(3) dirty/clean ground again [sdiy]

Neil Johnson nej22 at hermes.cam.ac.uk
Wed Aug 21 00:10:05 CEST 2002


> >So instead of your carefully
> >designed and constructed low-impedance power supply, you now have a 100Ohm
> >(or whatever) power source.
>
> That sounds like very good advice.

In other words, you have 100 ohms isolation between each op-amp.  Good for
reducing feedback paths, inter-op-amp interference, etc?

> >I've had good luck decoupling with ferrite beads. Odd that no one has
> >mentioned this possibility in this thread.
>
> Using inductors, like ferrite beads, is good at reducing RF interrence that
> might be on the power supply lines, but it should be followed by a large
> enough capacitor to provide for sudden demands in current.

Yup, indeed.  But even on our audio-related stuff you can get fast edges,
e.g. reset pulse on a sawtooth VCO, or the output of a comparator for
making square or triangle waves from sawtooths, etc.  And its these fast
edges that most easily couple into anything near them.

> >Think of each rail as a low-impedance path to the PSU ground.  Sure, they
> >have some DC on them, but at AC they look like a path to ground.  Except
> >they only join ground back at the PSU, via the output decoupling caps.
>
> So the signal would flow to ground, not the other rail.

True, but that would be the ground point *at the PSU*, and not the local
signal ground.  And anyway, that common ground point should, hopefully
(!), be the lowest impedance ground in the circuit, so that, to continue
the pipe analogy, everything flows downhill, and not back up :-(

> >Bzzt!
> You have obviously chosen making rude noises over thinking.

Ha ha!  Thats "Bzzt!" like in game show buzzer :-)

> >Wrong---now you have two sets of lead inductance in series, so
> >you've doubled the total inductance, upping the impedance even more.
>
> If you use only one cap, the shortest possible trace length is the
> diagonal line between the supply pins minus the width of the cap itself.

Which, if the cap is on the opposite side of the board to the op-amp can
be made pretty short indeed (but only tends to be done with surface-mount
stuff).

> In practice, the traces would actually be much longer since both the cap
> and the op-amp would be mounted on the same side of the board.  If you
> use two caps, you can place each one right next to each supply pin.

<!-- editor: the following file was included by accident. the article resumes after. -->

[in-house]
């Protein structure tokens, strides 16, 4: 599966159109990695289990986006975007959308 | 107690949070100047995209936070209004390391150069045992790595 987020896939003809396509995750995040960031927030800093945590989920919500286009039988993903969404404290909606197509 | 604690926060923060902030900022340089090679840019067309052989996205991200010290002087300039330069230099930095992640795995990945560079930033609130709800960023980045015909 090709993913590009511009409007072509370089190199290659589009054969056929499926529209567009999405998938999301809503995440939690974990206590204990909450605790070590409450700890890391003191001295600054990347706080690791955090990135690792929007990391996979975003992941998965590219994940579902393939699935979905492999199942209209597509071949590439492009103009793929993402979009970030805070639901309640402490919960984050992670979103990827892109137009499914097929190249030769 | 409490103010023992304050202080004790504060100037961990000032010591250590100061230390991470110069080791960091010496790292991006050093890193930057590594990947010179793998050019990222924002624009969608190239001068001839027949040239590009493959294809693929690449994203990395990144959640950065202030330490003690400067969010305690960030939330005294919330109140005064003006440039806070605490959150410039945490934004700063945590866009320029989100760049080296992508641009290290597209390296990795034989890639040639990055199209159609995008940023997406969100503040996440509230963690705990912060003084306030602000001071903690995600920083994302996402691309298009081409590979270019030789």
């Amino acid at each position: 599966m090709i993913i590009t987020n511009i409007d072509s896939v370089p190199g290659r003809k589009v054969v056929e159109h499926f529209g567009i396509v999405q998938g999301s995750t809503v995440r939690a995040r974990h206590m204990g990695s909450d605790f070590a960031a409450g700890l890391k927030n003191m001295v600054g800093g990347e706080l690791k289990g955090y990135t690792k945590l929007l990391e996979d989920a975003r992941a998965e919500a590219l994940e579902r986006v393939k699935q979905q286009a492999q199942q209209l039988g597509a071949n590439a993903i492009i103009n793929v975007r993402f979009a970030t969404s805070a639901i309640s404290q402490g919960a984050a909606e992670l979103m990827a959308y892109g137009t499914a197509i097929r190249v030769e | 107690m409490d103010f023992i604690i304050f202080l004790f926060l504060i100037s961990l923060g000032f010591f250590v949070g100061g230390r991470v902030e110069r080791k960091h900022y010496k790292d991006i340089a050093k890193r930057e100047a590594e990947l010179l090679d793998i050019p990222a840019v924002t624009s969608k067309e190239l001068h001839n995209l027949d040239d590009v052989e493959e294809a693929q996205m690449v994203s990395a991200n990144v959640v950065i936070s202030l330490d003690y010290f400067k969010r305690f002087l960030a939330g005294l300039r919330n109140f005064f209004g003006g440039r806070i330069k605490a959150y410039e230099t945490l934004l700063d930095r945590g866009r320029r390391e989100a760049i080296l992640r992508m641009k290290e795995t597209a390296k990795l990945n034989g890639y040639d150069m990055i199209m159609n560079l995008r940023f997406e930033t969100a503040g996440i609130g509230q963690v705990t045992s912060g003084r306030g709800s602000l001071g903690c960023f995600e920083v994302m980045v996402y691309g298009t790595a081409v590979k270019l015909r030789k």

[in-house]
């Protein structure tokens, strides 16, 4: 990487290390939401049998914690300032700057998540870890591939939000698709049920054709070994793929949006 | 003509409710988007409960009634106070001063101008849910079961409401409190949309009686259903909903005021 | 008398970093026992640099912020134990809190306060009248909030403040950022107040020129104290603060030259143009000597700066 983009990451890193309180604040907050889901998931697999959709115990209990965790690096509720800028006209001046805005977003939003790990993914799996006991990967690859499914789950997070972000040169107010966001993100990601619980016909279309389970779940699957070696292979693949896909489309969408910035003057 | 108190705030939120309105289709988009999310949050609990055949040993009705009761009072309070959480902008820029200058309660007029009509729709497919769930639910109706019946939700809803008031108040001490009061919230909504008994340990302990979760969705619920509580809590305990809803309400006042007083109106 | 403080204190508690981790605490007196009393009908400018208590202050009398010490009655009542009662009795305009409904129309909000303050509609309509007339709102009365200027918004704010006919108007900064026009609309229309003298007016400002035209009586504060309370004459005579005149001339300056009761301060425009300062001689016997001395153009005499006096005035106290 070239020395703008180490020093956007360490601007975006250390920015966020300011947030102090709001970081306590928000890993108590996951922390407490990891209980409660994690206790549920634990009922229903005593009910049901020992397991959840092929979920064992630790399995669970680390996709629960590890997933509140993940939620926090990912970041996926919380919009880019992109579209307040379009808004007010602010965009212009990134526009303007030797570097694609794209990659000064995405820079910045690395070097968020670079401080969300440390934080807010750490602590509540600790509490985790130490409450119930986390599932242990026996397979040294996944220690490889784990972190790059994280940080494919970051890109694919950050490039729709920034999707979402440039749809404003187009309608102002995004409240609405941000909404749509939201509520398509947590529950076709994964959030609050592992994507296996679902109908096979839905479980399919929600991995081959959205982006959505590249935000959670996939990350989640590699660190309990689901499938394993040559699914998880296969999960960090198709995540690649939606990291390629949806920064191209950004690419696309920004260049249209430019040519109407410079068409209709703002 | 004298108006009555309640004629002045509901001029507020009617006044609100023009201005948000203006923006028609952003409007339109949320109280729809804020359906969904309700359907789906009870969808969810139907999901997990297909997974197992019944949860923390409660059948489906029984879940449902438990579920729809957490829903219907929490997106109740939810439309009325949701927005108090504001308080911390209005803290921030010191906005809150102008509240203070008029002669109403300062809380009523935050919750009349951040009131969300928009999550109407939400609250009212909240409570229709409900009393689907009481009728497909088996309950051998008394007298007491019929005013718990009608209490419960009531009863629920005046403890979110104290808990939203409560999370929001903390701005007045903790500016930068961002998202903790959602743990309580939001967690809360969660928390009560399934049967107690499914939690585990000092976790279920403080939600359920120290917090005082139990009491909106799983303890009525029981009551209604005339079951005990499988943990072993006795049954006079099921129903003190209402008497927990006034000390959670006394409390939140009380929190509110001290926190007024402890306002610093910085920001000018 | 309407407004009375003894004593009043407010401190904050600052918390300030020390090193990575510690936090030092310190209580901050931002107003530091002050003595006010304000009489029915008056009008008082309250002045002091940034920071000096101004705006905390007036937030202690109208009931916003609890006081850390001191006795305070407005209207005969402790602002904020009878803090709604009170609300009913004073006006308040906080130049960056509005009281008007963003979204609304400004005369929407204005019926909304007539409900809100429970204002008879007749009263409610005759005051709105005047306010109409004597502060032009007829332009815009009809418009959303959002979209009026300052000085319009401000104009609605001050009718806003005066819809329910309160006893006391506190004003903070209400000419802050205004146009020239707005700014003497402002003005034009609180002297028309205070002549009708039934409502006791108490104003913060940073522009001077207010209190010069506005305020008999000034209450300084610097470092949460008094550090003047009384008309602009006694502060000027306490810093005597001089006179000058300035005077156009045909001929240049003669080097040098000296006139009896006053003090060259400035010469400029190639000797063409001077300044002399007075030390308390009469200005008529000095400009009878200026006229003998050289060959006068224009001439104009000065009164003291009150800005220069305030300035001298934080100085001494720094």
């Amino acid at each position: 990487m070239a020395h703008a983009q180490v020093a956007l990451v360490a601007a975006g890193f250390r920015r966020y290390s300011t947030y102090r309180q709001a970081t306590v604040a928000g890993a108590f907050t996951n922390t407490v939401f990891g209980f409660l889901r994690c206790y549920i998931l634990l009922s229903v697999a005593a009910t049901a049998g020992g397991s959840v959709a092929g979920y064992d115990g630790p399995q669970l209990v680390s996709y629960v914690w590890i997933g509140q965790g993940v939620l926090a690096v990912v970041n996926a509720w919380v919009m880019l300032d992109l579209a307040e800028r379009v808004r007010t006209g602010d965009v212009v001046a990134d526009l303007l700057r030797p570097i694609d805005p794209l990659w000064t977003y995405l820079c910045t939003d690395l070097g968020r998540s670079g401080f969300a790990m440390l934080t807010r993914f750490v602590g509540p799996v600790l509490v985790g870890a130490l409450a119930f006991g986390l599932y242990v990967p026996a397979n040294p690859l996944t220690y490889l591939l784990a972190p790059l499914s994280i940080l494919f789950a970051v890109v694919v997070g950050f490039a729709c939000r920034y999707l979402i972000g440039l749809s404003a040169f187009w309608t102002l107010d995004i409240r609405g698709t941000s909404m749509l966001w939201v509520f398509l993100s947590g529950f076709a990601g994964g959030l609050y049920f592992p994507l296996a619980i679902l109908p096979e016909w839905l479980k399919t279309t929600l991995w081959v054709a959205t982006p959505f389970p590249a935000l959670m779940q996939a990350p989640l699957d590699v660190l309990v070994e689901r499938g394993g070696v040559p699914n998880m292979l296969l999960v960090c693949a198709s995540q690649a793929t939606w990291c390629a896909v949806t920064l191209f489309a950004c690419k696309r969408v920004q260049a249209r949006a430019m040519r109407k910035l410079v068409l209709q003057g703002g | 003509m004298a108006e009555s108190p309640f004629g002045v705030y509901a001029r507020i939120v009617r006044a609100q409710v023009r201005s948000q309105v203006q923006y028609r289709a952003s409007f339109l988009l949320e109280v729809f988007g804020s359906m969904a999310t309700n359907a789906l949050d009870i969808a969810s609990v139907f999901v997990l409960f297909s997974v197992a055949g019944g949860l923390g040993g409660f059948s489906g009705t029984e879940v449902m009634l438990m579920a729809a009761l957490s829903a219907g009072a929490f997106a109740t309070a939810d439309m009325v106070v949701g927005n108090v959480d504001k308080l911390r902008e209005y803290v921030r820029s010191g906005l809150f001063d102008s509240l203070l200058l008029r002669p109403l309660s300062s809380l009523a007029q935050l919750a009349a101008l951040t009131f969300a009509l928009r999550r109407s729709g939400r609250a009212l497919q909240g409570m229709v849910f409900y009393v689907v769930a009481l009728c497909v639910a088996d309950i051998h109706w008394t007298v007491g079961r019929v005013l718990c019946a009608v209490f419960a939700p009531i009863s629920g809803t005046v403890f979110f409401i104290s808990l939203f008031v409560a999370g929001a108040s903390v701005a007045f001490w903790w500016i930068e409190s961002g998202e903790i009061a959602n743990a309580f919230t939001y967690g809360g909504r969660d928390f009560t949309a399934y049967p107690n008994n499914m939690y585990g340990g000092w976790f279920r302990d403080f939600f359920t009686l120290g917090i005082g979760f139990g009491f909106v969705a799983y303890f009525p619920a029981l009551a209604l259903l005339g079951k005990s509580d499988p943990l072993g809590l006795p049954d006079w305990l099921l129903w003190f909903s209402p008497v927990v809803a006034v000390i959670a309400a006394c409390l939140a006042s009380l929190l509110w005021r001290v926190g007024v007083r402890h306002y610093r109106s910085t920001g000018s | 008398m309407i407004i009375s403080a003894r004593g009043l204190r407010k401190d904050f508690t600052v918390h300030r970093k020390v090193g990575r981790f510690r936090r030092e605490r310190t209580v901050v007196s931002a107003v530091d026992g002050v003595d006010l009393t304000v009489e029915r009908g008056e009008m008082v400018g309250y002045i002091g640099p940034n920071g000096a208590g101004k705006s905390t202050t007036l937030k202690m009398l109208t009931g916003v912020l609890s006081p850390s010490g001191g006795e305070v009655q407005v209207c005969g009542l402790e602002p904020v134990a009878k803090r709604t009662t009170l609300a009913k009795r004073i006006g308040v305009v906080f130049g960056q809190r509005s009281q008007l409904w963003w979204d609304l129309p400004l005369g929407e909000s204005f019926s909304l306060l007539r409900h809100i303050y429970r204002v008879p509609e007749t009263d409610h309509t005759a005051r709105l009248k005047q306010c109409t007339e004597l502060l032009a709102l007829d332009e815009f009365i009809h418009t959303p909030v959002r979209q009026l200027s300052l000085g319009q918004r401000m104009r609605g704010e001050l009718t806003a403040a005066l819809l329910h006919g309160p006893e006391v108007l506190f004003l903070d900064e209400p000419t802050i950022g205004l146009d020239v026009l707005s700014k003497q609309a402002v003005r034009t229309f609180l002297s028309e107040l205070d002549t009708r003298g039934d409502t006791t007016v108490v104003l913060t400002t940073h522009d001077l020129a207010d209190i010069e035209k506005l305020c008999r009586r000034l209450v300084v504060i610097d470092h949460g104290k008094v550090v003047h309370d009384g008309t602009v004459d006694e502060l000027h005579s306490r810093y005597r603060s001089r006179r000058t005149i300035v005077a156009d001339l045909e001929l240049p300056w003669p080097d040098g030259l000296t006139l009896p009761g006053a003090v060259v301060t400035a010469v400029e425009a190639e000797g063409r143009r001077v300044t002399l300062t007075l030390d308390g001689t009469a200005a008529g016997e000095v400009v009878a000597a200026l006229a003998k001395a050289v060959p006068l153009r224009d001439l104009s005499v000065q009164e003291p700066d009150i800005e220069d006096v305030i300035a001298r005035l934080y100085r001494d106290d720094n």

Or use two caps in parallel, one at each end of the chip, assuming the
PCB layout uses the standard pattern of parallel supply tracks.  That way
(a) we get plenty of capacitance close to the op-amp supply pins, and (b)
we don't contaminate the ground in the region of the op-amp, which is
generally where we also tend to use it for a reference point too.  At
worst the noise will travel along the supply rails back to the large
electrolytic at the board power connector (which should be shunted with a
smaller capacitor for HF decoupling).

Ultimately, each circuit is going to have its own peculiar needs.  The
engineering solution is to implement only what is required---any more and
it is over engineered and too costly, any less and it won't satisfy the
specification.

The decoupling needs of a low-noise preamp are considerably different to
that of a power amp, which would be different from the needs of a digital
board.  It also depends on the operating environment---if its all digital
then we can use switched-mode power supplies and to hell with switching
noise.  If, however, we're sharing the box (and maybe PSU too) with
analogue circuits then the digital designer has to be more careful with
keeping his noise to himself, and not letting it leak out all over the
place.  Just your usual EMC design rules of thumb (or as a lecturer once
used to say "rules of tum", I guess he meant some sort of gut feeling??!)

This has certainly turned into some interesting discussion!

Night all,
Neil

--
Neil Johnson :: Computer Laboratory :: University of Cambridge ::
http://www.njohnson.co.uk          http://www.cl.cam.ac.uk/~nej22
----  IEE Cambridge Branch: http://www.iee-cambridge.org.uk  ----




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